In watercolor, the term “mud” means a lack of vibrant color. It’s a problem I see a lot of beginners get into when they’re first learning how to mix colors. But beginners aren’t the only ones who create muddy messes. “Mud” could be the title of my next book, I’ve been in it so many times!
Mud can happen for all sorts of reasons. For example, student-grade paints provide a quick entrance to mudville. Not cleaning your brushes properly (or accidentally picking up an extra bit of color on your brush) can make things muddy. Using too much water with your paint, or jumping the gun and applying paint over still-wet paint are two of the most common ways to create mud. If you’re not making these obvious blunders, you’re more than likely just mixing your colors incorrectly.
Whatever the cause, the problem usually goes from bad to worse when you react to it with panic: “Oh my gosh, I’ve got to fix this now!” You don’t want to wait for the paint to dry–you want to go in with more wet color or more water. You fuss and fuss thinking you’re going to fix it, until the paper no longer takes paint or water.
Take for example, the sequence of events that got me stuck in the mud in my painting Going Home. It was once a very pleasant painting–and almost complete. Then, I began “fussing” with it, trying to make it perfect. The results of my obsession: I got myself into lots and lots of mud! Now, here’s the part you’ve been waiting for: How I got unstuck. In this case, I cropped the painting, editing out the worst part of the mud, and then used white gouache to brighten the white on the cows.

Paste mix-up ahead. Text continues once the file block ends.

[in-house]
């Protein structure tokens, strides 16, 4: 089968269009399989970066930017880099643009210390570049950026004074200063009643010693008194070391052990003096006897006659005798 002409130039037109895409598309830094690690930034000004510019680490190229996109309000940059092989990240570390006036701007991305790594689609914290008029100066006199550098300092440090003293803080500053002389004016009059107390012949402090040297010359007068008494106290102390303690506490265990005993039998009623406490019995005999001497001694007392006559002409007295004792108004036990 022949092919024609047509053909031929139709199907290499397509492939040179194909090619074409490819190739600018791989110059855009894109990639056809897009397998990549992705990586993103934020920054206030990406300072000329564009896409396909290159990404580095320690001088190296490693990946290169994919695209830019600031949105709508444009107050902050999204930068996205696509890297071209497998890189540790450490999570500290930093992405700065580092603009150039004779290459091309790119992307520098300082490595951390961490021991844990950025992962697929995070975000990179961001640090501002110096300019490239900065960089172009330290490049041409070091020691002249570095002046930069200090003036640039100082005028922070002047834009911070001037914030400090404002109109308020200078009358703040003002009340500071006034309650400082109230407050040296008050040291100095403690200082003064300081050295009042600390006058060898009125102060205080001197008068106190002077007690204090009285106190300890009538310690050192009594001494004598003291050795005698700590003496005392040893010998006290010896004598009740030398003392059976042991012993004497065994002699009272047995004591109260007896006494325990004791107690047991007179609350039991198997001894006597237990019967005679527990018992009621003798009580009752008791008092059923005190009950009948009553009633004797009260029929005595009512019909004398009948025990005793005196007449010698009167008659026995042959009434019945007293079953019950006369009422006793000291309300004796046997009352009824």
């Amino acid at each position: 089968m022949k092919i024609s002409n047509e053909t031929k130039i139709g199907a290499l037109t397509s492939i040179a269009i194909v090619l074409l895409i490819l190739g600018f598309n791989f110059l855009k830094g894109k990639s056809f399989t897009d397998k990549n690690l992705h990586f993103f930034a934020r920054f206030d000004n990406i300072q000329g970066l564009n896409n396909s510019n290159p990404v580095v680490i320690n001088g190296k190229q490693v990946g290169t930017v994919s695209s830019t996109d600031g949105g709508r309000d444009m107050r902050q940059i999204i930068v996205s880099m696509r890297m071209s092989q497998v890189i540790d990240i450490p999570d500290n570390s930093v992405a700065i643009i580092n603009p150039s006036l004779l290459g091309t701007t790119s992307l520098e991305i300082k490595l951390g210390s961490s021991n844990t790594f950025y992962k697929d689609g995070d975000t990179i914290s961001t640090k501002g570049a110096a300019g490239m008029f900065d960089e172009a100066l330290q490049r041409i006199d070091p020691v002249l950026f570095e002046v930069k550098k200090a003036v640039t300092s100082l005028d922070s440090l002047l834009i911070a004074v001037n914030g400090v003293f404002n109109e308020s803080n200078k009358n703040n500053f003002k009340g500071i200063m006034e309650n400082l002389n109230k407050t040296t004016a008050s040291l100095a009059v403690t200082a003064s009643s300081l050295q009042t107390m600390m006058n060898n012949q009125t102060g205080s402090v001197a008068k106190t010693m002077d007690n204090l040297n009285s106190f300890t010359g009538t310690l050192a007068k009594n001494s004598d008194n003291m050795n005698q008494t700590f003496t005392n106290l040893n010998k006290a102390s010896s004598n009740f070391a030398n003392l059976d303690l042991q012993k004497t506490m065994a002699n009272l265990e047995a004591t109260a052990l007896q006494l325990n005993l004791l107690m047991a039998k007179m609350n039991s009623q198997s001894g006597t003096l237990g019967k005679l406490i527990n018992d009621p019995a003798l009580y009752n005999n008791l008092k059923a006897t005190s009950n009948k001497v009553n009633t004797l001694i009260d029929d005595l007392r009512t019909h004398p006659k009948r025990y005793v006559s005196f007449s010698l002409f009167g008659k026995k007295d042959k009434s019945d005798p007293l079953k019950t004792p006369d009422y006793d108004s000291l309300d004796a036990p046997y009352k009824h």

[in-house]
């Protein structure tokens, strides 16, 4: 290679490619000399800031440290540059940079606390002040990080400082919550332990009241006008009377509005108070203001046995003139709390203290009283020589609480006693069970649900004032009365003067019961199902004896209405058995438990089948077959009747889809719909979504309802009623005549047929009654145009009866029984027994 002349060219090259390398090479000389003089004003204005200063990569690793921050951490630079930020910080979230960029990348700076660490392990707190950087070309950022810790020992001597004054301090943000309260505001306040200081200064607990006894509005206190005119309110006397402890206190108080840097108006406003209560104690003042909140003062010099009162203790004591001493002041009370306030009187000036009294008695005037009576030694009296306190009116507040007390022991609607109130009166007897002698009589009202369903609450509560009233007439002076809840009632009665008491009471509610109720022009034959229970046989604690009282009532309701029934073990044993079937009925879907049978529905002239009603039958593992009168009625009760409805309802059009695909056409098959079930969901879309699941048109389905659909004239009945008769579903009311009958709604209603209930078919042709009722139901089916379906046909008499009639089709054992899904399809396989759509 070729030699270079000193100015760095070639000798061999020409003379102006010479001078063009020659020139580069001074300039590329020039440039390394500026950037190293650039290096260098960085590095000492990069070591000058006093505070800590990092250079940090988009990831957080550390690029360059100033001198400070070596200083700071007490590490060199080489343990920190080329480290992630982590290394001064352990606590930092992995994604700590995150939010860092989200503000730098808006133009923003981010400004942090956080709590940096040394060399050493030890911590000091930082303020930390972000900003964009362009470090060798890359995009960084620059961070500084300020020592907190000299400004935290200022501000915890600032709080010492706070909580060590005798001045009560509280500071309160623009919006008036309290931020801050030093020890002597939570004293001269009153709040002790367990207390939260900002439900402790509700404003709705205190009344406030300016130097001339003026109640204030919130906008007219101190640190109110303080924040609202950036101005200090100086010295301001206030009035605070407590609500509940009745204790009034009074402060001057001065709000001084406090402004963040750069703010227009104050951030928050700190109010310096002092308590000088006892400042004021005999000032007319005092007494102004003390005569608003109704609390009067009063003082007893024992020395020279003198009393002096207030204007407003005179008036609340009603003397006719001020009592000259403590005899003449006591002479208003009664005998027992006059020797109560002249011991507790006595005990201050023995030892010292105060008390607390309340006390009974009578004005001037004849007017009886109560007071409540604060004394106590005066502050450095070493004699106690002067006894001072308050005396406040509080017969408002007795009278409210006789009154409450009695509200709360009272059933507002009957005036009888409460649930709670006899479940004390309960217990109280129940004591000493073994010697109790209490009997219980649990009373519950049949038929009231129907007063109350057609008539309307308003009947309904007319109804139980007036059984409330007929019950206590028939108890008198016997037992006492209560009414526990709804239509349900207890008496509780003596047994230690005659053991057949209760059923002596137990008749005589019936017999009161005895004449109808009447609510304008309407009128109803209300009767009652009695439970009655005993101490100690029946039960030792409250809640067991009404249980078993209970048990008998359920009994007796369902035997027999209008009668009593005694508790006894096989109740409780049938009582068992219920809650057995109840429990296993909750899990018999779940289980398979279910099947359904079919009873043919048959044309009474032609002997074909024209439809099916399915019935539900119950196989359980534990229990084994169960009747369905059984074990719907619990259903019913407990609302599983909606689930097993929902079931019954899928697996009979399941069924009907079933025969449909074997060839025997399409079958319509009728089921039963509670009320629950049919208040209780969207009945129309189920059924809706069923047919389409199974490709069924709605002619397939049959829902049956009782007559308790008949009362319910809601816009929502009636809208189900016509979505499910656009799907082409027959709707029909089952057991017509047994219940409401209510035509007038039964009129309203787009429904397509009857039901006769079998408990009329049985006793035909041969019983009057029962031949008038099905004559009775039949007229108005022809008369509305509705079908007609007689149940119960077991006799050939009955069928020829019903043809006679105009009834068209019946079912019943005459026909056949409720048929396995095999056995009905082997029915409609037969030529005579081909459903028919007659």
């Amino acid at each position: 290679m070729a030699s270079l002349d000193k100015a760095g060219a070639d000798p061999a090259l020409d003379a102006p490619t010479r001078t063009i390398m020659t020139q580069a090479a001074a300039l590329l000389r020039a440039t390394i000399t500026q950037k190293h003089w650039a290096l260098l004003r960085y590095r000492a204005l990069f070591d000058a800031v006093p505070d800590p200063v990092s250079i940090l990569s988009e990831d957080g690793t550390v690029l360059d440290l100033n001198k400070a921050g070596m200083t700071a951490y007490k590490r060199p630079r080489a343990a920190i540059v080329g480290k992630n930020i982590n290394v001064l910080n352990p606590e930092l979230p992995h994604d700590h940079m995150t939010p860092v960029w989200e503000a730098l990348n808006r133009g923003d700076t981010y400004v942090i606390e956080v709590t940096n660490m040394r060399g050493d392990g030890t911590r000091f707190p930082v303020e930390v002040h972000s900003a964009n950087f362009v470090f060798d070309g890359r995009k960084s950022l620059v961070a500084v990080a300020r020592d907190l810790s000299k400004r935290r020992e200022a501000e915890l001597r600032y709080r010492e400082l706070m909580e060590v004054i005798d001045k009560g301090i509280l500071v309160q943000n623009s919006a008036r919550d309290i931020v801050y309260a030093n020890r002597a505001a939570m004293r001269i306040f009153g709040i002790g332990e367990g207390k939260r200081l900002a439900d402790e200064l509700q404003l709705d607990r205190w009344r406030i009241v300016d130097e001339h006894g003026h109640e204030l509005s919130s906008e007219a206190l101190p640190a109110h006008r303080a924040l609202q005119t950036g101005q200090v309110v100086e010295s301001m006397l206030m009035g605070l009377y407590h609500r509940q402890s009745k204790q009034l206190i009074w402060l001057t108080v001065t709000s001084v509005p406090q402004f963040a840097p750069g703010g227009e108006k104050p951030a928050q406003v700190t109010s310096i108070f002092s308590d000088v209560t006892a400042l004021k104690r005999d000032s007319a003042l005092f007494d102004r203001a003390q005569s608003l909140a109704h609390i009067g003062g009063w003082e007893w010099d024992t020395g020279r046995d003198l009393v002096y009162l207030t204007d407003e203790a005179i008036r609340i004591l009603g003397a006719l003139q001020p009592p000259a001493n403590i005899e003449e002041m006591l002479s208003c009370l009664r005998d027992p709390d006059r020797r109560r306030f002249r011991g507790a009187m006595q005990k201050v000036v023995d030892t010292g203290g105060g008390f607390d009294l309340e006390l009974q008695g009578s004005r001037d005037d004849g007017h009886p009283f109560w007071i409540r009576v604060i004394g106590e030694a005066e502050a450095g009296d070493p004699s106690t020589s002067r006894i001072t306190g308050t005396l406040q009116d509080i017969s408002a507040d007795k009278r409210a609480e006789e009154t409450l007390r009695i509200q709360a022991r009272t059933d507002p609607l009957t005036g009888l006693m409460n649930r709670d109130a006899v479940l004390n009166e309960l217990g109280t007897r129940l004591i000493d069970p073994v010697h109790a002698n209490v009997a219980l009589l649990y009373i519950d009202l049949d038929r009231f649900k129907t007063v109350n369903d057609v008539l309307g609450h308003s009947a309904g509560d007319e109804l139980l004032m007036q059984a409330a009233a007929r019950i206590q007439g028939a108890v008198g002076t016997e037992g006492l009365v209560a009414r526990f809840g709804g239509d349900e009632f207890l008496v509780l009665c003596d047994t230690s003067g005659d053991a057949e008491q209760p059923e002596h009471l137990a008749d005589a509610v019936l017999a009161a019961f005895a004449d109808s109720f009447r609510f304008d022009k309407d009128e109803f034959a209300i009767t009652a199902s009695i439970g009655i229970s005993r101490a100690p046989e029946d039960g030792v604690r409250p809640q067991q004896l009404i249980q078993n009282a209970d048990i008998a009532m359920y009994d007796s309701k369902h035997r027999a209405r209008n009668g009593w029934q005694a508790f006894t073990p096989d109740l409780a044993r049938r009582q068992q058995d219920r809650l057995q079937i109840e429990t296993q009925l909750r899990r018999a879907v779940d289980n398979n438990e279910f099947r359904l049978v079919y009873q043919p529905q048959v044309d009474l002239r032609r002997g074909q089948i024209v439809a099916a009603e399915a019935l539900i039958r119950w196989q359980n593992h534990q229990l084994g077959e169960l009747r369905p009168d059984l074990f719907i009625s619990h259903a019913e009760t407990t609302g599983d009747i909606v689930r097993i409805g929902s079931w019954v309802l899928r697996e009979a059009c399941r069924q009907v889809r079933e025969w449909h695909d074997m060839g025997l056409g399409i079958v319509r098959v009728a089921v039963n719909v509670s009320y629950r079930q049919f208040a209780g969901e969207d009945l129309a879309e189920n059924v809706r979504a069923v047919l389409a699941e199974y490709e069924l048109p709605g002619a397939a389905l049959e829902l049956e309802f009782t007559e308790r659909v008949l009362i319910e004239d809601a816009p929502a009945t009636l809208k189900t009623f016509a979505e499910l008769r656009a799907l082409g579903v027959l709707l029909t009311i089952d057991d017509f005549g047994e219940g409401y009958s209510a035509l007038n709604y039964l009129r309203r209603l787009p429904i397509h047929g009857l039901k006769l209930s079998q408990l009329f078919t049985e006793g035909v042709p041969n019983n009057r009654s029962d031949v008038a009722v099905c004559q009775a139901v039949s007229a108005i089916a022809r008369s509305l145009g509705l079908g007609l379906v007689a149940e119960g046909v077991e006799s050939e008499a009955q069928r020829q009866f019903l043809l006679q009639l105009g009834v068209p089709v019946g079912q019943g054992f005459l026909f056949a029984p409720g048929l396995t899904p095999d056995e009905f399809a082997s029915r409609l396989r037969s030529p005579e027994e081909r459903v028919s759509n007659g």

Gouache is a good rescue remedy when you get into mud. It’s very opaque and will sit right on top of your watercolors. Working with gouache is tricky though, so practice with it before you apply it to your paintings. It can also turn to mud–and much faster than watercolor. You can also use acrylic to brighten up your mud painting. Be creative when you apply either medium; make it blend into your painting. You don’t want the acrylic or gouache to stand out.
There’s another lesson to be learned here, too: Never throw a painting away. For me, painting really becomes a challenge–and an opportunity to learn–when disaster happens. Ive learned some of my best lessons when I had to face the question “Now how am I going to get myself out of this one?”
If you can’t figure out how to handle a problem at that exact moment, put the painting away. I have a pile of paintings I call my “practice pile.” It’s also my “learning pile.” Sometimes, I’ll pull out a piece that landed in the pile because I hated it. I can play with it with no fear of ruining something I like. Sometimes, this freedom leads me to a great painting, just because I was fearless.
Catherine Anderson is a signature member of the National Watercolor Society, Watercolor West and the Rocky Mountain National Watermedia Society. Visit her Web site at www.catherineanderson.net.